As a relationship progresses, there are certain milestones to hit: first date, first kiss, moving in together...and joint Twitter account.
Claire Meyer and Alan Linic met in March, created a Twitter handle called We Fought About in August and in September, they moved in together. It’s not the natural progression of things but the account, they say, which chronicles all the couple’s fights, big and small, is “oddly therapeutic.”
“The idea came up because Alan and I had just gotten over a fight and neither of us for the life of us could remember what it was about,” Claire told TODAY.com. “It was so absurd. We thought if we told someone about this no one would believe us. And we guessed that’s how a lot of fights are for us and for other people.”
Claire and Alan, both improv actors in their 20s, met at a show at Chicago’s The Playground.
“I was in the back row and he was in the front row. There was this very bizarre show going on, and I guess at one point I accidentally shouted “oh my God, “ Claire recalled. “He turned around and started laughing. So afterwards I went over to talk to him and he was like, “Are you the 'oh my God' girl?”
They began dating, and had their first fight about one month in. But naturally, they can’t remember what it was about because it wasn’t written down.
They try to share every fight they have, even if that means waiting a few days until it’s good and over.
"There has been a fight or two that we couldn't agree on how to word — or on what the actual catalyst of the fight was," Alan said. "We've decided not to post them as a result but that's more due to perspective issues than any hesitancy related to their content."
Since they began the feed, they’ve fought about things ranging from Alan finding an ex-girlfriend’s hair while unpacking, to Claire using a “tone” with him. They even fight about Harry Potter, after recently watching all seven movies. Claire once accused Alan of killing a beloved character in the series.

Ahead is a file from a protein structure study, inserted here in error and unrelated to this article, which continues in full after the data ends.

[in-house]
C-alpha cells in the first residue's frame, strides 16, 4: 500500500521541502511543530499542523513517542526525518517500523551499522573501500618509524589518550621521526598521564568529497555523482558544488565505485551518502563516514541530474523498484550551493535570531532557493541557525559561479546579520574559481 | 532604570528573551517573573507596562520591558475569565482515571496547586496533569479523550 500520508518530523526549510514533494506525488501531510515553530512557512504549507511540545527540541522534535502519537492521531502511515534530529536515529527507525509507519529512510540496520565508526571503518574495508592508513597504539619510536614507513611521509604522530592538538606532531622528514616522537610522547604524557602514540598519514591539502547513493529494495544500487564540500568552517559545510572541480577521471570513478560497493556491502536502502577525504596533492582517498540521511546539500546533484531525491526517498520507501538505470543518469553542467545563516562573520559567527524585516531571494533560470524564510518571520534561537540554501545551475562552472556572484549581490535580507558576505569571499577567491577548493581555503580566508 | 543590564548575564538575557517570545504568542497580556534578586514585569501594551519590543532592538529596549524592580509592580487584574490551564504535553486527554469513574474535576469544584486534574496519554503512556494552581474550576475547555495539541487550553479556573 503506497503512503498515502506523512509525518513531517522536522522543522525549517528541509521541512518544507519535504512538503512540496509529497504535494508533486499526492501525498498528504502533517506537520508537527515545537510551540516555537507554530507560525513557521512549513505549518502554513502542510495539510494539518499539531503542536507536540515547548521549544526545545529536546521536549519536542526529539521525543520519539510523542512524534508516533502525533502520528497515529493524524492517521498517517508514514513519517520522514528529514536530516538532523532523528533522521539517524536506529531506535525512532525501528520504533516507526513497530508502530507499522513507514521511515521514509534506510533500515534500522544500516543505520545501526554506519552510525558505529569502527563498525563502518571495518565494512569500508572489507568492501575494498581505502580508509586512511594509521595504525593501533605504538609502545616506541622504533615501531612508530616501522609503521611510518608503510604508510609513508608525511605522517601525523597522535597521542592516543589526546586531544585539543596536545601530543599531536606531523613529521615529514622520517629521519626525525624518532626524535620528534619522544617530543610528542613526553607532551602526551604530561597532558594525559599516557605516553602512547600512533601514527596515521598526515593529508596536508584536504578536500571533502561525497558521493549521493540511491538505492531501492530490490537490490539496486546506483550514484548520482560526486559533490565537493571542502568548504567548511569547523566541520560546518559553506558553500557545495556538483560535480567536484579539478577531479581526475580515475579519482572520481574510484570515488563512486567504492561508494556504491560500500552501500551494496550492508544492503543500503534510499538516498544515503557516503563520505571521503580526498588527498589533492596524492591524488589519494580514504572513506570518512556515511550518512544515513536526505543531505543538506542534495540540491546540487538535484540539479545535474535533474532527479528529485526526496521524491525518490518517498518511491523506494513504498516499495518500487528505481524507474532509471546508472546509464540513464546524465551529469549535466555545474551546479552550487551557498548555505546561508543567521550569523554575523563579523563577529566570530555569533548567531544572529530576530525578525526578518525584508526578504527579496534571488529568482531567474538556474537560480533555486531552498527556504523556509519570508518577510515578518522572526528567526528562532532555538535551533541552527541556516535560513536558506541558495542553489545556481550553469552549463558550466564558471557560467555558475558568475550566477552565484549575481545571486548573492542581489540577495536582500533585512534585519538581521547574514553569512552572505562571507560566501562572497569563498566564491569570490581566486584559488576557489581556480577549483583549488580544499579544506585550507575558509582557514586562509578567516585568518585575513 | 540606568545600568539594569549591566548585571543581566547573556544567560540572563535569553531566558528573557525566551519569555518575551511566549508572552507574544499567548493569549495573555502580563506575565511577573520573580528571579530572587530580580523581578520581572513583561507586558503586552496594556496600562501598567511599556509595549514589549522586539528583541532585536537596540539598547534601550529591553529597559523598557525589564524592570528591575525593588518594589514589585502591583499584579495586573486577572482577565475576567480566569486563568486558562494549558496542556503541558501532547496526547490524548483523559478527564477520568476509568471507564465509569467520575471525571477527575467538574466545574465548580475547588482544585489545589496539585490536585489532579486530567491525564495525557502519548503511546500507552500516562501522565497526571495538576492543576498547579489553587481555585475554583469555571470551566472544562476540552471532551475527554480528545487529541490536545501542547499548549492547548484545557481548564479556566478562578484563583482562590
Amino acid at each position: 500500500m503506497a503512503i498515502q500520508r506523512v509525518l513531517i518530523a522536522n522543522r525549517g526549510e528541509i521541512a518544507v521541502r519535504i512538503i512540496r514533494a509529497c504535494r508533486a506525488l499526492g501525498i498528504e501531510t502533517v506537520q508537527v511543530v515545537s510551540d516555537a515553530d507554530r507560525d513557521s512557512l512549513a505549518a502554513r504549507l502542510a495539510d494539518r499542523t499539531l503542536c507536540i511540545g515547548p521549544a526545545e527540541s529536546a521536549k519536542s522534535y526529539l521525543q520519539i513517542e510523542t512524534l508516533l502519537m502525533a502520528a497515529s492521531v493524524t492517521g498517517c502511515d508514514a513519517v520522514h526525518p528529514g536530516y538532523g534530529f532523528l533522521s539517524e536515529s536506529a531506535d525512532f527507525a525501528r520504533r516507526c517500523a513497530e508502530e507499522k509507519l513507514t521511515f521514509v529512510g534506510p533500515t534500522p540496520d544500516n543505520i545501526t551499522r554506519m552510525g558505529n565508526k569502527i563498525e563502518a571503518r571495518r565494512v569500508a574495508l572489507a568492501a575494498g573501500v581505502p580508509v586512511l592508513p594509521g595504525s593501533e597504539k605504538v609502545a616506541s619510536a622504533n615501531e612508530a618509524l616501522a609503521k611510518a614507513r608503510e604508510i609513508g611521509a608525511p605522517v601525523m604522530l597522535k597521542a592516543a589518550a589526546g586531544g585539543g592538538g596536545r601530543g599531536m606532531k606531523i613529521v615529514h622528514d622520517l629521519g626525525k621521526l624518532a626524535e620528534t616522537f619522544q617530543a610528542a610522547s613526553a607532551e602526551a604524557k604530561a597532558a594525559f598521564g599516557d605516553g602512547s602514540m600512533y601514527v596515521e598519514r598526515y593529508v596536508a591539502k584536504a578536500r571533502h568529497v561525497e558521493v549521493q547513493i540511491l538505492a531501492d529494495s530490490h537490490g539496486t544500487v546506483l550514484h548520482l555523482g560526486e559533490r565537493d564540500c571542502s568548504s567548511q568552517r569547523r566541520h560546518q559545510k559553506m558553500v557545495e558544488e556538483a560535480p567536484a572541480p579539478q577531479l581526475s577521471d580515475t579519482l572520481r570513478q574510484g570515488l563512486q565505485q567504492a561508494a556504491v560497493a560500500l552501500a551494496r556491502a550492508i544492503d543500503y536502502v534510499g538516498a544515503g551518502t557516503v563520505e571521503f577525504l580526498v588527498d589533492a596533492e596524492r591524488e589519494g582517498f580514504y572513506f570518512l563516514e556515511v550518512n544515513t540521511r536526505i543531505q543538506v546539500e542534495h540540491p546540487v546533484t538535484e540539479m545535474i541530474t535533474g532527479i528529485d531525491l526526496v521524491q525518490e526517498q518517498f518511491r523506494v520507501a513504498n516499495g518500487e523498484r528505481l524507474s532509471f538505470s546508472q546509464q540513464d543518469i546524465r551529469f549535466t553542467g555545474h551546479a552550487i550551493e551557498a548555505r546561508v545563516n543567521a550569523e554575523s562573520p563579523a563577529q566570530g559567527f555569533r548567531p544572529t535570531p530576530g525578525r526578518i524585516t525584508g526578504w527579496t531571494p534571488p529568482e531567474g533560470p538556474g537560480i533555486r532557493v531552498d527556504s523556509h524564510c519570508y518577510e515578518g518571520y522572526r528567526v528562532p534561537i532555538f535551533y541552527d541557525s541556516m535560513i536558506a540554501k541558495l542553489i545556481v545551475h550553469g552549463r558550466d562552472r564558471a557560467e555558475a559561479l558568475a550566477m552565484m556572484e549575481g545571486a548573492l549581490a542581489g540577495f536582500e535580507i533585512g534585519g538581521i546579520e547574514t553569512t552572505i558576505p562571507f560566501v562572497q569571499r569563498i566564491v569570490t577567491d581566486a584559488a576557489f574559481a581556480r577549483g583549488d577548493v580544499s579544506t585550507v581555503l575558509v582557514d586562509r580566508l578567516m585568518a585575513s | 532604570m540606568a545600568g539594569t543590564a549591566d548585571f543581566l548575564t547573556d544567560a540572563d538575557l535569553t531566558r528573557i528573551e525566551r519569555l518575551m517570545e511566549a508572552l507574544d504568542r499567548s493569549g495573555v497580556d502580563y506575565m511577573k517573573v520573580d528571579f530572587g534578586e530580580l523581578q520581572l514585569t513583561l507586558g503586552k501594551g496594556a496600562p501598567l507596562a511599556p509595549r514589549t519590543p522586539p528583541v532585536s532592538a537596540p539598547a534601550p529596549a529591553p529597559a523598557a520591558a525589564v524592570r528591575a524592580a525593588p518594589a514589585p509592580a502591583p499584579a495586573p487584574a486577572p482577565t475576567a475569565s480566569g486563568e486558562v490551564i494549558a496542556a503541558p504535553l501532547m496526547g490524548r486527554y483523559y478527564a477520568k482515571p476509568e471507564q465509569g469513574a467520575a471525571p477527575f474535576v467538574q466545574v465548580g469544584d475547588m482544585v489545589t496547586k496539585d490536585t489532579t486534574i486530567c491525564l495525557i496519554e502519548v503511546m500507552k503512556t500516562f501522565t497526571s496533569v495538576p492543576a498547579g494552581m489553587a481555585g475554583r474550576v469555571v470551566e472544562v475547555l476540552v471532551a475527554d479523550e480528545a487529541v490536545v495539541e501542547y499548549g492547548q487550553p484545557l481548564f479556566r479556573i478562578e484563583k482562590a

“I got SO mad at him. I don’t remember why I thought he killed Dumbledore but I was so passionate and so mad at him.”
The biggest challenge that’s been presented by their endeavor is how quickly it took off. And with popularity comes the ire of Internet commenters.
“It’s hard to know that my mom and grandma could be reading these horrible comments,” Claire said.
But she said she’s been trying to brush them off and embrace the enthusiastic people reaching out instead. “It’s been so fun getting tweets from other couples. It’s most enjoyable reading other couples' fights. It makes us feel better.”
The future of the account, which is still very much in its infancy, is unclear. But Alan and Claire have decided that as soon as it becomes a problem they’ll delete it. That time almost came a number of weeks back when Claire broke the cardinal rule of tweeting about a fight before it was resolved.
“It was 2 in the morning after I’d had a drink or two and I thought Alan wasn’t taking (the movie) 'Armageddon' seriously so I tweeted about it,” Claire said.
Alan tweeted a response the next day:
That incident aside, they believe the feed has been a positive for their relationship. "We have changed the way we deal with fights for sure since starting the Twitter," Alan said. "Reverse-engineering the disagreement to find that tipping point has been strangely helpful for really getting over our tiffs and noticing some patterns in our relationship that we can correct."
Neither claims to be a dating or relationship expert, but say that this is what works for them.
"I don't think I'm qualified to give anybody advice on anything other than places to eat," Alan said. "But I would encourage all couples to be honest with each other...If it works for anyone to write their stuff down or tweet about it or scream it into a jar while holding hands, do it."
“I don’t feel like I’m good at dating or relationships," said Claire. "I’m just good at being with Alan.”